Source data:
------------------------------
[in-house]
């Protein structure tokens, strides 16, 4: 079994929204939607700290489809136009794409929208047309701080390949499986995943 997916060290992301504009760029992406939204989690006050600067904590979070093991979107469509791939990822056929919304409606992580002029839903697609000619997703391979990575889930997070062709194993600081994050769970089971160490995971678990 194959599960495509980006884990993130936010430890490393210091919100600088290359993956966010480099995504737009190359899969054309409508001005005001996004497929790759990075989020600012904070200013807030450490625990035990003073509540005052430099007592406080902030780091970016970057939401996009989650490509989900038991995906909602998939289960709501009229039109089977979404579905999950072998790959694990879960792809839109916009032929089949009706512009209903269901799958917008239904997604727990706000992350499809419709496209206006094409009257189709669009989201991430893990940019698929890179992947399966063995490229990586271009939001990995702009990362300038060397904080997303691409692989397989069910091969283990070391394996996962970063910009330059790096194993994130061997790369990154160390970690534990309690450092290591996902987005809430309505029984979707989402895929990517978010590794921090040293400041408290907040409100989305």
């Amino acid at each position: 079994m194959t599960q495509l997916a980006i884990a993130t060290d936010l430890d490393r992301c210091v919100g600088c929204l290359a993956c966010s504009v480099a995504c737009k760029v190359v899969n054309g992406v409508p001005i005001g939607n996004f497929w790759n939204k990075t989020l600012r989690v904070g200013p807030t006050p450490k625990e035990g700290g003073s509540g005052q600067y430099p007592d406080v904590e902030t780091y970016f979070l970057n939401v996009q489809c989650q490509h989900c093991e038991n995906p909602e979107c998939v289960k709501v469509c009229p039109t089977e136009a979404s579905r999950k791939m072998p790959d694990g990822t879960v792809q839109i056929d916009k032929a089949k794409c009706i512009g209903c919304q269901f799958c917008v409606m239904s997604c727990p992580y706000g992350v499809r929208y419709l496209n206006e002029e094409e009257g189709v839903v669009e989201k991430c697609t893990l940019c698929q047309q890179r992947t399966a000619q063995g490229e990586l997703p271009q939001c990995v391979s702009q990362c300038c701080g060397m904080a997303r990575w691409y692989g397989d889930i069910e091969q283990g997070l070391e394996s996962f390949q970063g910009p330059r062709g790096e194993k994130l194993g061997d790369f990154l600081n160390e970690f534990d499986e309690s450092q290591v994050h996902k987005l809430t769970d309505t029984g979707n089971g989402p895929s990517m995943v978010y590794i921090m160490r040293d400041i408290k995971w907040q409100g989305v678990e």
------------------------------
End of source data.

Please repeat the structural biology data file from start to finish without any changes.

[in-house]
């Protein structure tokens, strides 16, 4: 079994929204939607700290489809136009794409929208047309701080390949499986995943 997916060290992301504009760029992406939204989690006050600067904590979070093991979107469509791939990822056929919304409606992580002029839903697609000619997703391979990575889930997070062709194993600081994050769970089971160490995971678990 194959599960495509980006884990993130936010430890490393210091919100600088290359993956966010480099995504737009190359899969054309409508001005005001996004497929790759990075989020600012904070200013807030450490625990035990003073509540005052430099007592406080902030780091970016970057939401996009989650490509989900038991995906909602998939289960709501009229039109089977979404579905999950072998790959694990879960792809839109916009032929089949009706512009209903269901799958917008239904997604727990706000992350499809419709496209206006094409009257189709669009989201991430893990940019698929890179992947399966063995490229990586271009939001990995702009990362300038060397904080997303691409692989397989069910091969283990070391394996996962970063910009330059790096194993994130061997790369990154160390970690534990309690450092290591996902987005809430309505029984979707989402895929990517978010590794921090040293400041408290907040409100989305």
């Amino acid at each position: 079994m194959t599960q495509l997916a980006i884990a993130t060290d936010l430890d490393r992301c210091v919100g600088c929204l290359a993956c966010s504009v480099a995504c737009k760029v190359v899969n054309g992406v409508p001005i005001g939607n996004f497929w790759n939204k990075t989020l600012r989690v904070g200013p807030t006050p450490k625990e035990g700290g003073s509540g005052q600067y430099p007592d406080v904590e902030t780091y970016f979070l970057n939401v996009q489809c989650q490509h989900c093991e038991n995906p909602e979107c998939v289960k709501v469509c009229p039109t089977e136009a979404s579905r999950k791939m072998p790959d694990g990822t879960v792809q839109i056929d916009k032929a089949k794409c009706i512009g209903c919304q269901f799958c917008v409606m239904s997604c727990p992580y706000g992350v499809r929208y419709l496209n206006e002029e094409e009257g189709v839903v669009e989201k991430c697609t893990l940019c698929q047309q890179r992947t399966a000619q063995g490229e990586l997703p271009q939001c990995v391979s702009q990362c300038c701080g060397m904080a997303r990575w691409y692989g397989d889930i069910e091969q283990g997070l070391e394996s996962f390949q970063g910009p330059r062709g790096e194993k994130l194993g061997d790369f990154l600081n160390e970690f534990d499986e309690s450092q290591v994050h996902k987005l809430t769970d309505t029984g979707n089971g989402p895929s990517m995943v978010y590794i921090m160490r040293d400041i408290k995971w907040q409100g989305v678990e």